April 3, 2007

Breaking down the spring

The Texas Longhorns wrapped up spring drills on Saturday with the annual Orange-White scrimmage and now it's time for the team to head into the rest of the off-season with both eyes firmly focused on the fall. But, what did we really learn about this team in the last month? What questions were answered and which ones weren't? In looking back at the spring, Orangebloods.com has a list of five things that we know and five things that we don't know after 15 workouts over the course of February and March.

Things that we know

1. This is Colt McCoy's team.

It's amazing to think that it was less than four months ago when there were actually whispers that McCoy might not ever fully recover from the shoulder injury he suffered at the end of the 2006 season, but it didn't take long for McCoy to emerge as not only the best player on this team, but the heart and soul of the program. The third-year quarterback improved in every area as a player this spring and seemed to play at an even higher level than he did during his historic freshman season. When you couple McCoy's continued emergence with what might be the deepest and most talented group of receivers that Texas has had under Mack Brown, it's pretty clear that this team will feature one of the nation's top passing attacks.

2. The interior of the defensive line will be among the nation's best

If you're looking for the position that impressed the most as a group this spring, look no further than defensive tackle. Even with likely preseason All-American Frank Okam out with an injury, the tandem of senior Derek Lokey and junior Roy Miller was dominant from start to finish. Once Okam returns in the fall, the Longhorns should have a trio of tackles that can match-up with anyone in the country. Even more important than that was the development of redshirt freshman Brian Ellis, sophomore Ben Alexander and true freshman Dre Jones. All three players have made significant improvement and Ellis looks like a player that the staff must find a way to get on the field this season. Lokey is still the heart and soul of the defense, but the program is in a much better position to handle an injury to a front-line player at this position than it was a year ago.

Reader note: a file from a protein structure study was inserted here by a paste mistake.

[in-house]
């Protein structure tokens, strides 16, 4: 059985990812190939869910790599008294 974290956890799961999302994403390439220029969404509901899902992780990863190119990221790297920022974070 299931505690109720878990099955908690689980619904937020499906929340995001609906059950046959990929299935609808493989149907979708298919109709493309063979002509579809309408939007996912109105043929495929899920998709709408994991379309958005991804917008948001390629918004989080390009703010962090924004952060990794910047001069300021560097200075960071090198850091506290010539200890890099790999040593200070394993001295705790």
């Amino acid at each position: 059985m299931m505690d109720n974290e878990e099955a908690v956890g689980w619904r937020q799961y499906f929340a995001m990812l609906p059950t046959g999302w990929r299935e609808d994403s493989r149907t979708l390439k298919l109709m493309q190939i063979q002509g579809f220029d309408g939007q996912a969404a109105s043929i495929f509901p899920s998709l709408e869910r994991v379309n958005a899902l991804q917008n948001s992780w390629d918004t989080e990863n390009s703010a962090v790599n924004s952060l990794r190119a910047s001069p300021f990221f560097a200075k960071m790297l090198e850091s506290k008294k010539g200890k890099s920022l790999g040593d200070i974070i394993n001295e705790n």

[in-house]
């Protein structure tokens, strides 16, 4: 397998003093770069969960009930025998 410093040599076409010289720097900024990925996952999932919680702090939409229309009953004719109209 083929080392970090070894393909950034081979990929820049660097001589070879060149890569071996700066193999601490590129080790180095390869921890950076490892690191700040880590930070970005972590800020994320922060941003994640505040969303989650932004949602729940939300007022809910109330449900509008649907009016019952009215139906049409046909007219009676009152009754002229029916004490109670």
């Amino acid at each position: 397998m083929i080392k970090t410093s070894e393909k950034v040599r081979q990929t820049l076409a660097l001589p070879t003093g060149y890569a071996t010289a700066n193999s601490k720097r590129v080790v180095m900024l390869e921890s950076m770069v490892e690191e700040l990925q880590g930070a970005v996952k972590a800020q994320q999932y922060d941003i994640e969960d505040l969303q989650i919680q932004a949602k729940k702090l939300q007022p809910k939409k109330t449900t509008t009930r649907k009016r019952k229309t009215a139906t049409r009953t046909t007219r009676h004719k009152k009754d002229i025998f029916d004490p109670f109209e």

3. The strength of this team on the offensive side of the ball is the passing game

Junior Jamaal Charles has completely dedicated himself to football and seems poised to bounce back from a disappointing sophomore season, but this team is clearly more comfortable in the passing attack than it is with the running game. With Limas Sweed, Quan Cosby, Billy Pittman, Jordan Shipley and Jermichael Finley all roaming the field for McCoy as pass-receiving options, the Longhorns have the pieces in place to torment teams at will through the air. The question is whether or not this team will be able to run the ball effectively. The offensive line is still a major concern and it's hard to imagine how the running game can improve when you consider that McCoy is still not a threat in the running game, the schemes don't appear to have changed and the line play is not nearly as strong as it was a year ago.

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